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“I do not seek applause, nor to amuse the people, I want to convince them.” —Abraham Lincoln

Advance Praise for The Tyranny of Public Discourse:

"I knew for sure the six elements of a proposition really worked when I started receiving student writing assignments. Not every student was at the same sophistication level, but each had significantly improved persuasive writing skills. Writing a six element proposition takes away the 'I feel' and focuses on the 'I know.'"
Jon Parrott, High School U.S. History Teacher, Urbandale, Iowa

In 1859, Abraham Lincoln gave a speech in Columbus, Ohio, speech to support the Republican Party:

There are two ways of establishing a proposition. One is by trying to demonstrate it upon reason; and the other is, to show that great men in former times have thought so and so, and thus to pass it by the weight of pure authority. Now, if Judge Douglas will demonstrate somehow that this is popular sovereignty—the right of one man to make a slave of another, without any right in that other, or any one else, to object—demonstrate it as Euclid demonstrated propositions—there is no objection.1

1Abraham Lincoln, “Speech at Columbus, Ohio, September 16, 1859,” The Collected Works of Abraham Lincoln, Basler, Roy P., ed., (New Brunswick, NJ: Rutgers University Press, 1953), 3:416-417.

    Our pyramid diagram of the Six Elements of a Proposition shows each element in relation to the other five.

    The pyramid visually displays how the six elements are different from introduction, facts, argument, and conclusion. And are different from a Greek funeral oration. And are different from, "tell them what you are going to tell them" "tell them" "tell them what you told them".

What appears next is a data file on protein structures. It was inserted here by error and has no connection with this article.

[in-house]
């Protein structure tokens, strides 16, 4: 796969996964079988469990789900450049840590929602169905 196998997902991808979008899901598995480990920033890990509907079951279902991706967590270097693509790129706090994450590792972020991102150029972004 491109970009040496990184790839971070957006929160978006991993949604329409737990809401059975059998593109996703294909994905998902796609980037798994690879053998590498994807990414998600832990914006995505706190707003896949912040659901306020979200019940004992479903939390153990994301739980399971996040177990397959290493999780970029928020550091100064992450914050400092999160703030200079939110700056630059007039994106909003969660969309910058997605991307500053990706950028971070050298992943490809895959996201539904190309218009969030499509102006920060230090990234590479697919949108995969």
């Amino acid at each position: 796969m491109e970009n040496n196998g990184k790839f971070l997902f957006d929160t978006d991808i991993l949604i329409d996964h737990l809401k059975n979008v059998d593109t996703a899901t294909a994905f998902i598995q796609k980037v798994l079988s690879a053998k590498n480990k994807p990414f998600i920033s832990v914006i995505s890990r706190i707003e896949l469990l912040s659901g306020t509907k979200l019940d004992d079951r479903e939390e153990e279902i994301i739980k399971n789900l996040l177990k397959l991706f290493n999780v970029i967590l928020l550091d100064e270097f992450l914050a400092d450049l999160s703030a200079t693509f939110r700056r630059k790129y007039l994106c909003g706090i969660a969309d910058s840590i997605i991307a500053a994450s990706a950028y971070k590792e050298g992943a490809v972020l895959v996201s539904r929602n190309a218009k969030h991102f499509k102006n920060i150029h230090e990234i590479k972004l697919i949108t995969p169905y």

Written and spoken words are necessarily linear. Six element structure, whether written or spoken, is more. It is textured and multi–dimensional.

.Earth tone is factual foundation. Green is logical direction. Red is argument.

1. Enunciation “The enunciation states what is given and what is being sought from it.”

2. Exposition “The exposition takes separately what is given and prepares it in advance for use in the investigation.”

3. Specification “The specification takes separately the thing that is sought and makes clear precisely what it is.”

4. Construction “The construction adds what is lacking in the given for finding what is sought.”

5. Proof “The proof draws the proposed inference by reasoning scientifically from the propositions that have been admitted.”

6.Conclusion “The conclusion reverts to the enunciation, confirming what has been proved.”

The definitions are from Proclus, A Commentary on the First Book of Euclid’s Elements, Translated, with Introduction and Notes, by Glenn R. Morrow [Princeton, NJ: Princeton University Press, 1970], 159.

The six elements permit one to focus on real content. The goal is no longer soundbites. Ironically some of the best soundbites ever can naturally result from the structure of the six elements of a proposition.

The six elements of a proposition provide the ideal structure to persuade. The elements also tend to eliminate writer's block, make it easier to create, and even make it easier to delegate. The six elements of a proposition are the DNA of persuasive power.